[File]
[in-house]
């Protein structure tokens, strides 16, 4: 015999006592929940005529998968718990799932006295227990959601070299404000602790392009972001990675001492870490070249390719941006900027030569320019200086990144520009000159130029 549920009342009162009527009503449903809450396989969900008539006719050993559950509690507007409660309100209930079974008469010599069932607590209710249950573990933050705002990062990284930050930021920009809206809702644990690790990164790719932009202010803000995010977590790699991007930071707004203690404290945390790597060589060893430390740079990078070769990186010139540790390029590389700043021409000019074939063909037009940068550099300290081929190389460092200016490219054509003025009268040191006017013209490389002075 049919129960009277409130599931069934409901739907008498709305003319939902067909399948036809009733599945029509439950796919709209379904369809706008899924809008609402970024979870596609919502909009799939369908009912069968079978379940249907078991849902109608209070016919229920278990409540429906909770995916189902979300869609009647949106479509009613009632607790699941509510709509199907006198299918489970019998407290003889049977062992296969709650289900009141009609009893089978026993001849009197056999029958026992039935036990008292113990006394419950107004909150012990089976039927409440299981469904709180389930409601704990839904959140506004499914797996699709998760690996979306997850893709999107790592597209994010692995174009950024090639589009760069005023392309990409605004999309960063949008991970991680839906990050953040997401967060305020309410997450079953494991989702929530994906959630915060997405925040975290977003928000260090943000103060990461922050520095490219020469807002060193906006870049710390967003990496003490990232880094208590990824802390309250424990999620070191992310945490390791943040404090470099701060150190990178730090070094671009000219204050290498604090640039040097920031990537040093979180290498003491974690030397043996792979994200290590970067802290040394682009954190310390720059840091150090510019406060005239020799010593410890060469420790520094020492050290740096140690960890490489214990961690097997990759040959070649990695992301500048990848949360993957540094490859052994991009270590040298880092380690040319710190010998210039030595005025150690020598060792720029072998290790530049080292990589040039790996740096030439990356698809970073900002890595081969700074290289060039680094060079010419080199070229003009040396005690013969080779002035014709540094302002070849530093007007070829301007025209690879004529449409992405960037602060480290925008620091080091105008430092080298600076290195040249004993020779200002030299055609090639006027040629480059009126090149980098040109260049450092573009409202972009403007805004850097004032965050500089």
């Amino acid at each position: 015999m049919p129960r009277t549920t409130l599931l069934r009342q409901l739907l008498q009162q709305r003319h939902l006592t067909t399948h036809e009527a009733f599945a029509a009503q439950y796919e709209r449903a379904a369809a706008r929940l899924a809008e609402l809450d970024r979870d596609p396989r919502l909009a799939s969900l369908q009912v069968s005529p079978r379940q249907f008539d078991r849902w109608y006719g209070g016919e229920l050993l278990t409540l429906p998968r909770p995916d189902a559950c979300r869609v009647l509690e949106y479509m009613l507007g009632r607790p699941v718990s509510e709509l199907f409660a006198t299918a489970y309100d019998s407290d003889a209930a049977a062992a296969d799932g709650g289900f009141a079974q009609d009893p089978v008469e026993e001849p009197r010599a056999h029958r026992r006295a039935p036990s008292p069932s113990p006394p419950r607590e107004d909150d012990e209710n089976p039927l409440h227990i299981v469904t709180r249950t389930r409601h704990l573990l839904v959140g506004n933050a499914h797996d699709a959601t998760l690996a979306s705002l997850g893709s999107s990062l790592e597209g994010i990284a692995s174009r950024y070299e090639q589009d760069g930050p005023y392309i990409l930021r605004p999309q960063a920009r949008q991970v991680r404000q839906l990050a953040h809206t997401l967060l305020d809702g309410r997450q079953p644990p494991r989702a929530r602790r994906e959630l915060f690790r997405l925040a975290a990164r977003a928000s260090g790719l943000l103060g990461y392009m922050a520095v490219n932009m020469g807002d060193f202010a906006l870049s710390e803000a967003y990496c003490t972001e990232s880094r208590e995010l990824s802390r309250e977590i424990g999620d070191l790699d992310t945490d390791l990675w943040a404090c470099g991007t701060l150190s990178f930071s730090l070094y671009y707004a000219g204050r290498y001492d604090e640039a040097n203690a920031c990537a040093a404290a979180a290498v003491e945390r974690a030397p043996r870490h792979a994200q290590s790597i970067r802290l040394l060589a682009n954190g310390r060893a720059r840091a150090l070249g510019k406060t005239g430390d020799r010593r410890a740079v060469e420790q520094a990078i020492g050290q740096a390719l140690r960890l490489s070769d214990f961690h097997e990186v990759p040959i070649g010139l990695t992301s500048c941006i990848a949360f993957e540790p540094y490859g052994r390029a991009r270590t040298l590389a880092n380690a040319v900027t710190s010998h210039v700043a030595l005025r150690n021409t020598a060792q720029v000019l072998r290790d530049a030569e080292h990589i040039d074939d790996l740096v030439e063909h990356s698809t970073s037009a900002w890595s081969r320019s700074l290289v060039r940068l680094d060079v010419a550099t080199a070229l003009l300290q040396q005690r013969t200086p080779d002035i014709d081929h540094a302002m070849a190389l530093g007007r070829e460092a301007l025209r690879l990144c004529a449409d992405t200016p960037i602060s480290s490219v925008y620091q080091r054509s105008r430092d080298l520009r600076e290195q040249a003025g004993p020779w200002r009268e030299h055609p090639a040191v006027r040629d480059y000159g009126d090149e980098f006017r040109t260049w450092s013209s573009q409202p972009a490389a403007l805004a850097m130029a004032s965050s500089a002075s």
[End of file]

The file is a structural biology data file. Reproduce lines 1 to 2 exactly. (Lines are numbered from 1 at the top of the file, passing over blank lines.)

[in-house]
């Protein structure tokens, strides 16, 4: 015999006592929940005529998968718990799932006295227990959601070299404000602790392009972001990675001492870490070249390719941006900027030569320019200086990144520009000159130029 549920009342009162009527009503449903809450396989969900008539006719050993559950509690507007409660309100209930079974008469010599069932607590209710249950573990933050705002990062990284930050930021920009809206809702644990690790990164790719932009202010803000995010977590790699991007930071707004203690404290945390790597060589060893430390740079990078070769990186010139540790390029590389700043021409000019074939063909037009940068550099300290081929190389460092200016490219054509003025009268040191006017013209490389002075 049919129960009277409130599931069934409901739907008498709305003319939902067909399948036809009733599945029509439950796919709209379904369809706008899924809008609402970024979870596609919502909009799939369908009912069968079978379940249907078991849902109608209070016919229920278990409540429906909770995916189902979300869609009647949106479509009613009632607790699941509510709509199907006198299918489970019998407290003889049977062992296969709650289900009141009609009893089978026993001849009197056999029958026992039935036990008292113990006394419950107004909150012990089976039927409440299981469904709180389930409601704990839904959140506004499914797996699709998760690996979306997850893709999107790592597209994010692995174009950024090639589009760069005023392309990409605004999309960063949008991970991680839906990050953040997401967060305020309410997450079953494991989702929530994906959630915060997405925040975290977003928000260090943000103060990461922050520095490219020469807002060193906006870049710390967003990496003490990232880094208590990824802390309250424990999620070191992310945490390791943040404090470099701060150190990178730090070094671009000219204050290498604090640039040097920031990537040093979180290498003491974690030397043996792979994200290590970067802290040394682009954190310390720059840091150090510019406060005239020799010593410890060469420790520094020492050290740096140690960890490489214990961690097997990759040959070649990695992301500048990848949360993957540094490859052994991009270590040298880092380690040319710190010998210039030595005025150690020598060792720029072998290790530049080292990589040039790996740096030439990356698809970073900002890595081969700074290289060039680094060079010419080199070229003009040396005690013969080779002035014709540094302002070849530093007007070829301007025209690879004529449409992405960037602060480290925008620091080091105008430092080298600076290195040249004993020779200002030299055609090639006027040629480059009126090149980098040109260049450092573009409202972009403007805004850097004032965050500089």